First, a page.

A relatively recent paper was published 23 December 2010, which claims we have good evidence for the existence of the multiverse. The most we could conclude from this data is that we live in Max Tegmark’s level two multiverse.
I don’t want overstate the claims the authors make. They suggest that it is evidence in favor of the existence of the “possible multiverse” but it must be corroborated with the upcoming Planck data. You can read their method for how they came to their conclusions but the general key for bubble collision detection was using a specified algorithm for detecting temperature modulations that would occur in such events.
New Planck data have released since the publishing of the paper but they have specified that they are waiting on the seven-year survey so we shouldn’t expect anything too soon. You can view the Planck one-year survey image below (July, 2010).
As I’ve said before, I cannot dismiss the multiverse a priori, though I will certainly constrain my position respective to the evidence. The multiverse is not an adequate objection to the argument from fine-tuning nor is it an objection to the kalam cosmological argument (perhaps a later post for an elaboration). I want to encourage everyone to be more open to the multiverse hypothesis because there is more evidence coming in that is supporting it (don’t get me wrong, there is contrary evidence that must be weighed as well). What is beautiful about this whole situation is that cosmologists and theoretical physicists predicted the multiverse from mathematical equations (and no doubt philosophical presuppositions). If the multiverse hypothesis is true it’s a beautiful discovery because we would have gone from pencil and paper with numbers to actually finding what was predicted by those numbers. We do live in an elegant universe [per Brian Greene].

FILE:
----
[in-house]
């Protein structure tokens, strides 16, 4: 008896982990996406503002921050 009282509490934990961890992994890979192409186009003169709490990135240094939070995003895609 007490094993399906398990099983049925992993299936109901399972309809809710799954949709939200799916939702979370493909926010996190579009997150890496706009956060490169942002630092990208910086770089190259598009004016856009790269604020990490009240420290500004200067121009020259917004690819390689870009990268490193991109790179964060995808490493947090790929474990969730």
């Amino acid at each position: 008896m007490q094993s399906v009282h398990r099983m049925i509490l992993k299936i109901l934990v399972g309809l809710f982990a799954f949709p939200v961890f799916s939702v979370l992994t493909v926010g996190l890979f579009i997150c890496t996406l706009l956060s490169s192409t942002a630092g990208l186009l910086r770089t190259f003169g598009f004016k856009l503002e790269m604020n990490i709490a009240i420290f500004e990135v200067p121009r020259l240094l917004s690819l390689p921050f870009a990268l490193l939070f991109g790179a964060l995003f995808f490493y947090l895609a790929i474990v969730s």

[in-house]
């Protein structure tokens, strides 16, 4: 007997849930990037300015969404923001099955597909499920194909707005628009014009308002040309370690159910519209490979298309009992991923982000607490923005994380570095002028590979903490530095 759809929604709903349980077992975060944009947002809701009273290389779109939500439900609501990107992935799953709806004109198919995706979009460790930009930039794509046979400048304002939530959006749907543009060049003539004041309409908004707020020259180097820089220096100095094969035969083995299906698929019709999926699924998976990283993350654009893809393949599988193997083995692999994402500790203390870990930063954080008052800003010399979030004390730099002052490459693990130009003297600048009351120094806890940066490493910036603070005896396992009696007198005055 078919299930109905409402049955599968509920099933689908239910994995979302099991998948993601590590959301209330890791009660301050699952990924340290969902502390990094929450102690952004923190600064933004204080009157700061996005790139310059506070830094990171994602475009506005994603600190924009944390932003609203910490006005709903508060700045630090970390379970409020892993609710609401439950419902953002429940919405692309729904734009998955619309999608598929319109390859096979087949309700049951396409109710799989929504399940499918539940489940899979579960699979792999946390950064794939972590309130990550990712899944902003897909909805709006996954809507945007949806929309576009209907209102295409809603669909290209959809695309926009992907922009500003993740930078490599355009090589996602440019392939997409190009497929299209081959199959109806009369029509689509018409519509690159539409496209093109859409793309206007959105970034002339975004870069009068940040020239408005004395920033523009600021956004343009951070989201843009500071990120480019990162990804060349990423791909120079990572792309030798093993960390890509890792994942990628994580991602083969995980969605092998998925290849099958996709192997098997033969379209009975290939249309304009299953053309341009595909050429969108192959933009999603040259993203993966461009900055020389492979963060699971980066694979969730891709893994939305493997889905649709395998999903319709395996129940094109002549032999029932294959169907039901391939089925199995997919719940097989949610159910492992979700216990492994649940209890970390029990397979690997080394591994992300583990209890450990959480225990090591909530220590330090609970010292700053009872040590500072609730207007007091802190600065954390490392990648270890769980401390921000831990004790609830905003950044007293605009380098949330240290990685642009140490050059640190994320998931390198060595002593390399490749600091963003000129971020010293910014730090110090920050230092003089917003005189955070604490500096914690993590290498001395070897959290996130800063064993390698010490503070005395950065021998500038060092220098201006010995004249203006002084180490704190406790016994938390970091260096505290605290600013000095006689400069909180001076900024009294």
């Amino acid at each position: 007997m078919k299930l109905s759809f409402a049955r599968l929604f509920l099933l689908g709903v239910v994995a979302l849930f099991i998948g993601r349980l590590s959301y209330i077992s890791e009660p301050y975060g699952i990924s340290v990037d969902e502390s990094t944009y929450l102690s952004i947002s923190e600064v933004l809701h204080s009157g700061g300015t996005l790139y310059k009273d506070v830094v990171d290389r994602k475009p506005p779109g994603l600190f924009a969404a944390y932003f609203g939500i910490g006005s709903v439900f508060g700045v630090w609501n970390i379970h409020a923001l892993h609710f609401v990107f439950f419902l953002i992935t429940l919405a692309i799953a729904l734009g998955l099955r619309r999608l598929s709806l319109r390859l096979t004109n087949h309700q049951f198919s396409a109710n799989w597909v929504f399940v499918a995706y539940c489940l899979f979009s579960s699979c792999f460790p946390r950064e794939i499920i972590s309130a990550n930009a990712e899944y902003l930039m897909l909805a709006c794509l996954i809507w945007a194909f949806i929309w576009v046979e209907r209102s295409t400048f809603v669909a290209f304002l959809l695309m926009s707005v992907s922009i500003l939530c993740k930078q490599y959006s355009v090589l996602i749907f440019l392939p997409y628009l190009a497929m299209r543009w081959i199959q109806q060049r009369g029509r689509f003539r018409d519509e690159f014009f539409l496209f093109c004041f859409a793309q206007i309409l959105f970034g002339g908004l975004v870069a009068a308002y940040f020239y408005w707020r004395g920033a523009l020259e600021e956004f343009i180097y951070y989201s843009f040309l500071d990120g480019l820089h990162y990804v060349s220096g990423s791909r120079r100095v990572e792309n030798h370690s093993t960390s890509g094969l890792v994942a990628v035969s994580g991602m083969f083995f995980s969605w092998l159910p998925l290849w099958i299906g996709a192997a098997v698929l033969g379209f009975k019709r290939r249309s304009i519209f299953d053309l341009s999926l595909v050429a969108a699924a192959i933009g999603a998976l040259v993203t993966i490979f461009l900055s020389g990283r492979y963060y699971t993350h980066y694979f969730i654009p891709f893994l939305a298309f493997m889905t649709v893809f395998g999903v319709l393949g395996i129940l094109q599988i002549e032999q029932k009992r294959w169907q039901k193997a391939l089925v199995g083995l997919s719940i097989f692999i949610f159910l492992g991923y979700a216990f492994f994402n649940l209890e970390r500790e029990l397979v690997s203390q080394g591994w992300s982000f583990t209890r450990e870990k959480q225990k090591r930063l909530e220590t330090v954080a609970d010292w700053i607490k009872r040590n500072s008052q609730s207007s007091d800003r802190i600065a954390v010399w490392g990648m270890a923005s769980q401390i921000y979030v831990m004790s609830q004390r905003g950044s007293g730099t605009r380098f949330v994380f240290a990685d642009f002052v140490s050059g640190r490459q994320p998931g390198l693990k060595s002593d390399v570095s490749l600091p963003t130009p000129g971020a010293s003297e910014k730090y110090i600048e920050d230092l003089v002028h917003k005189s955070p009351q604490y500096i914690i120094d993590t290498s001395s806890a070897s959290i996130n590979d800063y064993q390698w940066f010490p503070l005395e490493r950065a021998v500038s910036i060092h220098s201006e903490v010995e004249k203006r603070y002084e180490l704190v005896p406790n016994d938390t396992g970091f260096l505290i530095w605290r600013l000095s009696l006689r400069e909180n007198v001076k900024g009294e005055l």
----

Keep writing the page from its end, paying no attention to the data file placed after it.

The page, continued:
I’m looking forward to what contributions Planck may have in finding more physical evidence of the multiverse.
 Authored by Stephen M. Feeney, Matthew C. Johnson, Daniel Mortlock, and Hiranya V. Peiris.